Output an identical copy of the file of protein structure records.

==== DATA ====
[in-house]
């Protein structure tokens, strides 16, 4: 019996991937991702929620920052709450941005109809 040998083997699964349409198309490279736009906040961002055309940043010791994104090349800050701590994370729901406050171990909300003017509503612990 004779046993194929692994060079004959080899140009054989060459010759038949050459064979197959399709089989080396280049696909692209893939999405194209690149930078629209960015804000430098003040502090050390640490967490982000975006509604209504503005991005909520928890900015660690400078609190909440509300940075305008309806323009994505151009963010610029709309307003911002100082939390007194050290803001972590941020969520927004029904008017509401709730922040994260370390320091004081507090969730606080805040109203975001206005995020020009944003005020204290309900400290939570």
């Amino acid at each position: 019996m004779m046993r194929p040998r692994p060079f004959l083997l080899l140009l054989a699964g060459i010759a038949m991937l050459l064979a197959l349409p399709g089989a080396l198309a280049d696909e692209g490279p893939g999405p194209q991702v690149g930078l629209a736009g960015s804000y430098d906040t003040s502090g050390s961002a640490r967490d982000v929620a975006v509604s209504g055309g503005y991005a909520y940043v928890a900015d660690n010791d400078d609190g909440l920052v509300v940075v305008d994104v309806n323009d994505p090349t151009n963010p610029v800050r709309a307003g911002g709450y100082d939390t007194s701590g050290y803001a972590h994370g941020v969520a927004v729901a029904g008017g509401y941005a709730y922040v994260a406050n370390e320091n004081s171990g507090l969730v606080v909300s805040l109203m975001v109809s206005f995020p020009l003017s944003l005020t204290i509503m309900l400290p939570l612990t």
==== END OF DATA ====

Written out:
[in-house]
């Protein structure tokens, strides 16, 4: 019996991937991702929620920052709450941005109809 040998083997699964349409198309490279736009906040961002055309940043010791994104090349800050701590994370729901406050171990909300003017509503612990 004779046993194929692994060079004959080899140009054989060459010759038949050459064979197959399709089989080396280049696909692209893939999405194209690149930078629209960015804000430098003040502090050390640490967490982000975006509604209504503005991005909520928890900015660690400078609190909440509300940075305008309806323009994505151009963010610029709309307003911002100082939390007194050290803001972590941020969520927004029904008017509401709730922040994260370390320091004081507090969730606080805040109203975001206005995020020009944003005020204290309900400290939570």
């Amino acid at each position: 019996m004779m046993r194929p040998r692994p060079f004959l083997l080899l140009l054989a699964g060459i010759a038949m991937l050459l064979a197959l349409p399709g089989a080396l198309a280049d696909e692209g490279p893939g999405p194209q991702v690149g930078l629209a736009g960015s804000y430098d906040t003040s502090g050390s961002a640490r967490d982000v929620a975006v509604s209504g055309g503005y991005a909520y940043v928890a900015d660690n010791d400078d609190g909440l920052v509300v940075v305008d994104v309806n323009d994505p090349t151009n963010p610029v800050r709309a307003g911002g709450y100082d939390t007194s701590g050290y803001a972590h994370g941020v969520a927004v729901a029904g008017g509401y941005a709730y922040v994260a406050n370390e320091n004081s171990g507090l969730v606080v909300s805040l109203m975001v109809s206005f995020p020009l003017s944003l005020t204290i509503m309900l400290p939570l612990t």